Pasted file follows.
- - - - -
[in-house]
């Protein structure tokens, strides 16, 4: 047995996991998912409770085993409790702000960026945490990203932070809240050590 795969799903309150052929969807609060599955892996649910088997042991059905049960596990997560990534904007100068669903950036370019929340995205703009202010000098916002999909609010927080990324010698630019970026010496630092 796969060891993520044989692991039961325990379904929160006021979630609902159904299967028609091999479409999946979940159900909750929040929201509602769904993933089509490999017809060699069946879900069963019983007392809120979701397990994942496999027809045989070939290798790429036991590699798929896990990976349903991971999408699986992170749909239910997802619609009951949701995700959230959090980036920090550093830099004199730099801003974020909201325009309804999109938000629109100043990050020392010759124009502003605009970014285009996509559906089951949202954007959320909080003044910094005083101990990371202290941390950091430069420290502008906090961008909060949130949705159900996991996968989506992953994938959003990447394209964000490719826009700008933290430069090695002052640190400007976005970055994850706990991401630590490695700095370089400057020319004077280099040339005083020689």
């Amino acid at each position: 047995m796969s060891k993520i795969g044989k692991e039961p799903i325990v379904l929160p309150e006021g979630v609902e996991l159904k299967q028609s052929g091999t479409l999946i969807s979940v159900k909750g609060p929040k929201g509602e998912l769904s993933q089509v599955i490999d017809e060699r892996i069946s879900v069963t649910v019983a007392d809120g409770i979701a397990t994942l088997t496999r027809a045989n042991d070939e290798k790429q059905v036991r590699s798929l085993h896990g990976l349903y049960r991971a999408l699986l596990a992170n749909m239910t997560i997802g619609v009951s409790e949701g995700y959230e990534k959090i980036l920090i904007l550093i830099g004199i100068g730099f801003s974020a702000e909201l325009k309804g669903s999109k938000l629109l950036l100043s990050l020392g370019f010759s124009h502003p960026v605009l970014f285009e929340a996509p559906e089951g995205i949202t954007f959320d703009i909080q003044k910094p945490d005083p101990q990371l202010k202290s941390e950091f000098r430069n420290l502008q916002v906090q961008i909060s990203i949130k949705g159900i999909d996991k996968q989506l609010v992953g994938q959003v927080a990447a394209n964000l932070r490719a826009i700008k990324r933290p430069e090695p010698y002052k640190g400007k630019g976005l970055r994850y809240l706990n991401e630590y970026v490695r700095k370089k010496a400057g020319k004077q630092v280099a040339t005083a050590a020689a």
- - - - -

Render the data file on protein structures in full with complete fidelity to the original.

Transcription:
[in-house]
């Protein structure tokens, strides 16, 4: 047995996991998912409770085993409790702000960026945490990203932070809240050590 795969799903309150052929969807609060599955892996649910088997042991059905049960596990997560990534904007100068669903950036370019929340995205703009202010000098916002999909609010927080990324010698630019970026010496630092 796969060891993520044989692991039961325990379904929160006021979630609902159904299967028609091999479409999946979940159900909750929040929201509602769904993933089509490999017809060699069946879900069963019983007392809120979701397990994942496999027809045989070939290798790429036991590699798929896990990976349903991971999408699986992170749909239910997802619609009951949701995700959230959090980036920090550093830099004199730099801003974020909201325009309804999109938000629109100043990050020392010759124009502003605009970014285009996509559906089951949202954007959320909080003044910094005083101990990371202290941390950091430069420290502008906090961008909060949130949705159900996991996968989506992953994938959003990447394209964000490719826009700008933290430069090695002052640190400007976005970055994850706990991401630590490695700095370089400057020319004077280099040339005083020689």
């Amino acid at each position: 047995m796969s060891k993520i795969g044989k692991e039961p799903i325990v379904l929160p309150e006021g979630v609902e996991l159904k299967q028609s052929g091999t479409l999946i969807s979940v159900k909750g609060p929040k929201g509602e998912l769904s993933q089509v599955i490999d017809e060699r892996i069946s879900v069963t649910v019983a007392d809120g409770i979701a397990t994942l088997t496999r027809a045989n042991d070939e290798k790429q059905v036991r590699s798929l085993h896990g990976l349903y049960r991971a999408l699986l596990a992170n749909m239910t997560i997802g619609v009951s409790e949701g995700y959230e990534k959090i980036l920090i904007l550093i830099g004199i100068g730099f801003s974020a702000e909201l325009k309804g669903s999109k938000l629109l950036l100043s990050l020392g370019f010759s124009h502003p960026v605009l970014f285009e929340a996509p559906e089951g995205i949202t954007f959320d703009i909080q003044k910094p945490d005083p101990q990371l202010k202290s941390e950091f000098r430069n420290l502008q916002v906090q961008i909060s990203i949130k949705g159900i999909d996991k996968q989506l609010v992953g994938q959003v927080a990447a394209n964000l932070r490719a826009i700008k990324r933290p430069e090695p010698y002052k640190g400007k630019g976005l970055r994850y809240l706990n991401e630590y970026v490695r700095k370089k010496a400057g020319k004077q630092v280099a040339t005083a050590a020689a």